My main issue is that it is written by a professor, and it therefore has a very different style from comparable books written by journalists (in my opinion, not as accessible). Each episode is long and drawn-out, filled with a lot of detail. While the book is clearly thoroug
Marguerite Gray
Jun 28, 2016 Marguerite Gray rated it it was amazing
Great research material. A good rich volume of revolutionary characters.
Jul 10, 2010 Bookworm1858 rated it really liked it
Revolutionaries by Jack Rakove
Houghton Mifflin Harcourt, 2010
442 pages
History, US
4.5/5 stars

Source: Received for review through Netgalley

Summary: Covering approximately 1773 to 1792, this book aims to reveal the Founding Fathers as never before seen. They were private citizens who appeared on the public scene as leaders and thinkers as they shaped what would become the United States of America.

Thoughts: I had trouble getting in to this book, partly because it is an ebook and my preference is sti
Jul 21, 2010 David rated it really liked it
Shelves: adult-nonfiction
Jack Rakove offers a revealing perspective on America’s revolutionaries. Adams, Jefferson, Madison, Washington, & Hamilton started out as men of property & private affairs, tending to careers & families, making their way in a deeply provincial world. But when events in Massachusetts escalated out of control after the Boston Tea Party, they were swept up in the crisis, their private lives suddenly transformed into public careers. Rakove shows us how reluctant the revolutionaries were ...more
Jan 01, 2011 Andrew rated it liked it
An interesting but not a compelling read. The NY Times review criticized Rakove for the "whimper" of an ending and its failure to encapsulate important issues of the American revolution. Even worse, in this reader's opinion, the book ducks many key issues alive 200 years later. In addition, Rakove builds towards a climax by describing Washington's first term and the work of Alexander Hamilton to build a supporting financial infrastructure for the young government -- then abruptly stops without e ...more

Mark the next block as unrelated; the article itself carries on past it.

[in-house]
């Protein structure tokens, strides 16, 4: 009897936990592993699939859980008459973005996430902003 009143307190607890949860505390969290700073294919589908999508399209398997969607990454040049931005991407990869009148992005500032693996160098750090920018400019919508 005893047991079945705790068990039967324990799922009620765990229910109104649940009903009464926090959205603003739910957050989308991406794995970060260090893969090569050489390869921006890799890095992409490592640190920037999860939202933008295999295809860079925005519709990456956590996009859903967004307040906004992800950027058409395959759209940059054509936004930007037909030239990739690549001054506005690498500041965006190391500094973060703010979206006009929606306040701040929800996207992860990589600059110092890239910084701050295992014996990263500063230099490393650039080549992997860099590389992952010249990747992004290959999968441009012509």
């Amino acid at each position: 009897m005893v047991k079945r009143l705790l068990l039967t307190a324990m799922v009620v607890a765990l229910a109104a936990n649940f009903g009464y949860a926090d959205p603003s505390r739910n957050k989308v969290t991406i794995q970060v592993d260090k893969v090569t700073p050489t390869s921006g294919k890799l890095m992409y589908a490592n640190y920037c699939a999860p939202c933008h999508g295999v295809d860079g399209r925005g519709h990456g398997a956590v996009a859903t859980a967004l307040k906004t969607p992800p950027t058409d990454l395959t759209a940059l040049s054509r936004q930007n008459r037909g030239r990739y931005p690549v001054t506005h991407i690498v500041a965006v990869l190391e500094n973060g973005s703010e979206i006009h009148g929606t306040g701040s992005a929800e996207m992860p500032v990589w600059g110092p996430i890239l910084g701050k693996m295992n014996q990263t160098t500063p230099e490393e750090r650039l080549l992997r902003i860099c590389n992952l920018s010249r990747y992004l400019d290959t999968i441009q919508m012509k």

Brian Manville
Jul 22, 2014 Brian Manville rated it really liked it  ·  review of another edition
Shelves: us-history
In turbulent times, the true character of people will often be revealed. Just as often, people will reveal the nature of their mental acuity. The American Revolution revealed that this collection of 13 colonies was equipped with some of the finest men that America has ever known. These men's collective efforts towards independence are chronicled in Jack Rakove's book.

Dr. Rakove - currently a professor at Stanford - writes a book that is part history, part biography. This unique attempt at illust
Igor Faynshteyn
Sep 06, 2013 Igor Faynshteyn rated it it was amazing
The great scholar and historian of the early American history, professor Jack Rakove, has succeeded in writing a history about the American Revolution and its major, although some lesser well-known, revolutionary characters. The success of this dense and scholarly, though a very much readable work, lies in its successful fusion of a serious political and historical interpretation, and narrative. It is therefore at once a fast-paced and lively narrative, coupled with an interpretive study of the ...more
Jul 08, 2015 Joe rated it did not like it
Shelves: history

Revolutionaries tackles the well-tilled ground of the Revolutionary War and America's journey to independence. Chronicling the men, the times, events and ultimately the breach with "Mother England" resulting in the birth of our nation, the author attempts to distinguish whether our Founding Fathers drove the circumstances or the circumstances drove them. (The answer is yes to both depending on the individual.) One may wonder if we need another book on these historically poignant t
Mark Stidham
Jan 27, 2016 Mark Stidham rated it it was amazing
Shelves: history
This was a fabulous read. But then, I am somewhat of a fanatic about this subject. The 'New History' reference in the title is the provision of the backstories and contexts for the famous participants and the events. With excellent pacing and detail, the reader can sense how the Revolution was at once a miracle and inevitable. A miracle because so many human beings acted in unwitting concert towards this conclusion. Inevitable because of the composition of the colonies as disenfranchised British ...more
Apr 10, 2011 Marie rated it it was ok